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Failing in teaching

Discussion in 'Primary' started by genb, Jun 26, 2019.

  1. genb

    genb New commenter


    I feel I'm massively failing as a teacher. I went back to teaching 3 days a week after finishing maternity leave at the end of February. I am an inexperienced teacher and had only been responsible for a class for 5 months prior to my maternity leave.

    I have been put in a very challenging year 4 class who have had a number of teachers this year. Some teachers have left others refuse to teach them.

    The behaviour in the class is horrendous (chair throwing,angry outbursts, arguments and fights are not uncommon) and disrespect is high (I get called all many of offensive names). Many of the children refuse to listen to me and talk over instruction making it increasingly difficult to teach and I feel the children are not learning. Some of the children tell me they hate me.

    I've tried many different strategies to improve the class but I feel it just keeps getting worse. The stress and anxiety of teaching the class makes me not want to be there.

    Any suggestions on things that may help?
  2. nmason

    nmason New commenter

    It’s hard enough returning after maternity leave, let alone being placed in your situation! Firstly, you are not failing, the SLT is, what are they doing to support you and rectify this situation? Are you working closely with your job share to insure continuity and communications are clear? X
  3. sooooexcited

    sooooexcited Occasional commenter

    Speak to your NQT mentor for support.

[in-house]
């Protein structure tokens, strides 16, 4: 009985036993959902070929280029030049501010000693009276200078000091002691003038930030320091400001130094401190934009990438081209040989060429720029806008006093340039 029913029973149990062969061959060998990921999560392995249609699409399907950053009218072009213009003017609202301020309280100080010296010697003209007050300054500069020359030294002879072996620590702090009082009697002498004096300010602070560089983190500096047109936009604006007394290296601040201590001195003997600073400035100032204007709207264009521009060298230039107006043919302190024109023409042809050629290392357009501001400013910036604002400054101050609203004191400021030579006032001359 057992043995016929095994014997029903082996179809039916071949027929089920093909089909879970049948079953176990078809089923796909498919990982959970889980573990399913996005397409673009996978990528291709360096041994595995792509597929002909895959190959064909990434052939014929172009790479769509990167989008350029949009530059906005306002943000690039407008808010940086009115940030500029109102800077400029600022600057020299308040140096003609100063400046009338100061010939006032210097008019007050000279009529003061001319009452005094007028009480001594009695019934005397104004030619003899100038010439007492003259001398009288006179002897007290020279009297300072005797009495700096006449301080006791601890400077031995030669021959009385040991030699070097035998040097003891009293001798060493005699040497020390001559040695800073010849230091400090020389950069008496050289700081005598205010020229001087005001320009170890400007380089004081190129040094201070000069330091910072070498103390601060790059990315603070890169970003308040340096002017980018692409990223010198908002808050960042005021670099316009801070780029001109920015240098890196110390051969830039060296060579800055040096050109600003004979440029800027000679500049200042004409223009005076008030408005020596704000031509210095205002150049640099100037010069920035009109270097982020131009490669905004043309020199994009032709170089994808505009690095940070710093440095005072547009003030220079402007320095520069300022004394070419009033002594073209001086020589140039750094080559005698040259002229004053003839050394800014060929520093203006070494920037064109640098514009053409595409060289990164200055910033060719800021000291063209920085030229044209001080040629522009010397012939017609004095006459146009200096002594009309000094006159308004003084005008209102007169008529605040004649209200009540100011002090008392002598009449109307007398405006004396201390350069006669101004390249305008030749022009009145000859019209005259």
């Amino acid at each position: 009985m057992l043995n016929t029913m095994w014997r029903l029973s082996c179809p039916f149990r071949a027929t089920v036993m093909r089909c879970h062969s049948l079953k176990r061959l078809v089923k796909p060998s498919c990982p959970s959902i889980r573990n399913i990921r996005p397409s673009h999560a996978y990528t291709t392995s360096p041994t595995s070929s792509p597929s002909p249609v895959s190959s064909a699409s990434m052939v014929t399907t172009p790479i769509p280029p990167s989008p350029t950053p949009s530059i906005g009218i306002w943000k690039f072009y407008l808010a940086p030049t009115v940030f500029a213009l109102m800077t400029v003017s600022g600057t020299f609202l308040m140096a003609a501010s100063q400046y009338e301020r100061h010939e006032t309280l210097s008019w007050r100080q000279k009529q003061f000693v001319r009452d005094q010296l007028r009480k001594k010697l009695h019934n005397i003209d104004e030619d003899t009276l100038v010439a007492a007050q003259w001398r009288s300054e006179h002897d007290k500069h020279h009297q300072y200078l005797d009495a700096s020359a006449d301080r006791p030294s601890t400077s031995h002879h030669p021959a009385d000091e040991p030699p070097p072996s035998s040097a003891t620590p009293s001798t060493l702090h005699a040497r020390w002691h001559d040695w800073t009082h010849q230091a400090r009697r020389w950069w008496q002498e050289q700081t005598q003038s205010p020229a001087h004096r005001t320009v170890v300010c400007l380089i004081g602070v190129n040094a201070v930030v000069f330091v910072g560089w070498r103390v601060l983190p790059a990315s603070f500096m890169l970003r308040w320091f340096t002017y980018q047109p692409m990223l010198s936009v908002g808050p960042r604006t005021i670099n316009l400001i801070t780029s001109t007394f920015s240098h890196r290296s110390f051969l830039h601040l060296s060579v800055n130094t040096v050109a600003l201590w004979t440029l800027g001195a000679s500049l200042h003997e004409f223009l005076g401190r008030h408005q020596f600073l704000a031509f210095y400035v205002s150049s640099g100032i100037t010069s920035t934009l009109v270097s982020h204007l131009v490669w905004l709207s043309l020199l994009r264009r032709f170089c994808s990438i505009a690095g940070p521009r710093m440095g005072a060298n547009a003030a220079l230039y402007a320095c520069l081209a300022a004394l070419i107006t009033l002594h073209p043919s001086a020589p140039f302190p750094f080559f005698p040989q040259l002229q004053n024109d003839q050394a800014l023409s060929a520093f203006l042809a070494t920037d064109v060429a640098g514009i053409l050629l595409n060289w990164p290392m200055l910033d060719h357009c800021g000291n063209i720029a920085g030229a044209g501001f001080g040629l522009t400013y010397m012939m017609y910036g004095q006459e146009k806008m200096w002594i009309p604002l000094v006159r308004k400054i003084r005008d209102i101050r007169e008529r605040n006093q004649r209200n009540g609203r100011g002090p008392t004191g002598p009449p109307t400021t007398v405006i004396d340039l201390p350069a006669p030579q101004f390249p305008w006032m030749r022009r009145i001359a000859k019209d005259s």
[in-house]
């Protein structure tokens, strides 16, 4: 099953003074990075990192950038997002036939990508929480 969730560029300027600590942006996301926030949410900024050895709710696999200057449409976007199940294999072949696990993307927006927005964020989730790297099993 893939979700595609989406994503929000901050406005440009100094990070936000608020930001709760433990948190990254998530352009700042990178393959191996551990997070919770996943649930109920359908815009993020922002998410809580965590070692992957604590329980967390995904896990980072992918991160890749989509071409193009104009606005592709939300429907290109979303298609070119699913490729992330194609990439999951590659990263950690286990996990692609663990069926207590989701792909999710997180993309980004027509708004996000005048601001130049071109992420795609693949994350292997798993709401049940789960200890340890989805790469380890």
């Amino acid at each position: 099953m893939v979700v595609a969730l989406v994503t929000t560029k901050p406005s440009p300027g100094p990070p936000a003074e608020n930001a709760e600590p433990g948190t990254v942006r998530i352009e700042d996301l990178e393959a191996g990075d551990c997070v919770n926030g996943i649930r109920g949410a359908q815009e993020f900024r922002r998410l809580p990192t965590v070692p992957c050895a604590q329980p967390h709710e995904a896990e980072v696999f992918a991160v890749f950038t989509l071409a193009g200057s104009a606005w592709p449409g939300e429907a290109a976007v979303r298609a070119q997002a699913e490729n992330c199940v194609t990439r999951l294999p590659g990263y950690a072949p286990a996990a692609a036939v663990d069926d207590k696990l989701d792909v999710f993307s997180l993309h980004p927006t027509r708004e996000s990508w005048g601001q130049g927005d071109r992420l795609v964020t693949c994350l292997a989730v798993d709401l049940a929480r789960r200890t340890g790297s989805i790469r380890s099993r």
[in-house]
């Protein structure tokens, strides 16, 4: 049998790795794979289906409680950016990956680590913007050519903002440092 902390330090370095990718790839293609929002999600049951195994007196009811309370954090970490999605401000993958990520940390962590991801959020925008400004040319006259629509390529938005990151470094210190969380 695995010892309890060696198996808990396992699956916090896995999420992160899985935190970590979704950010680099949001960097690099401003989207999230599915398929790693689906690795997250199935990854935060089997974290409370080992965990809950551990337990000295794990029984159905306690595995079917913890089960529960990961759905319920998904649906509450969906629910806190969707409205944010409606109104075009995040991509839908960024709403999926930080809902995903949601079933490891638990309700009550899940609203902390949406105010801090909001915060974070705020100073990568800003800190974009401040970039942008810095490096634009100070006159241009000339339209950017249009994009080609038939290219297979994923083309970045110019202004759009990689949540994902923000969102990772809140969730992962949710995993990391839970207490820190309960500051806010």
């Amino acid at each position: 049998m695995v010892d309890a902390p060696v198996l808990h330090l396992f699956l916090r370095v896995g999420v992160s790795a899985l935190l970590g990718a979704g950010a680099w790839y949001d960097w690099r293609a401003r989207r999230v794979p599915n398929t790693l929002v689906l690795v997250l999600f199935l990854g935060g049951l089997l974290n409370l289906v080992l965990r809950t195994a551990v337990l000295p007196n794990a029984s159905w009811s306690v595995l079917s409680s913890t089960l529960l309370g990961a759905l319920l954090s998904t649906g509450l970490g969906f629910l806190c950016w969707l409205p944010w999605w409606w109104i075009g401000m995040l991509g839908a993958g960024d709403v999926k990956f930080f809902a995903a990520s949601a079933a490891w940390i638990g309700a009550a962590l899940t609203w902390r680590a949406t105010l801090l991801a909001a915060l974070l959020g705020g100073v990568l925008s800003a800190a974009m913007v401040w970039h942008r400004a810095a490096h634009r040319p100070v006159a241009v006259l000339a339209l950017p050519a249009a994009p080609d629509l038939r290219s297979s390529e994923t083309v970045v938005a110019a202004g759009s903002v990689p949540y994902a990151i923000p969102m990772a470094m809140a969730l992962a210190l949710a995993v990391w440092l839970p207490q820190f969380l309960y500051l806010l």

4. genb

    genb New commenter

    sooooex ited - I'm actually a fully qualified teacher but just had no overall classroom responsibility as an nqt - I shadowed and covered classes. Not sure why that school employed me really.

    nmason - Thanks for your supportive words. Unfortunately I really do feel I am failing.

    My jobshare is currently the deputy head who is lovely and has offered a lot of advice and we try to sync routines but none of it seems to be working.

    SLT offer some support but I'm not sure the school behaviour policy is really adequate for those really disruptive. I yellow card those that have been very disruptive so they need to spend time outside the class but they frequently refuse to go and before you know it a lesson has been ruined by that pupil shouting and running around the classroom and refusing to leave.
    Supplylady likes this.
  5. phatsals

    phatsals Established commenter

    Your school needs a sound behaviour policy. An idea would be a red card to HT or other available person when highly disruptive behaviour starts, taken by a trusted child. Said person comes and removes the child from the room. Parents are called and HT becomes responsible. There are therefore consequences for unacceptable behaviour.

    As things stand it's dependent on the child co-operating, if they feel like it, and leaving the room. They know they don't have to so don't - no consequences The net result is loss of control for you and lack of learning for the rest of the class.

    Sorry, but this is a whole school issue, not yours alone. They need to get hold of some behaviour policies from other school to copy and implement. If any of those children have SEN then provision and support needs to be put in place as a matter of urgency.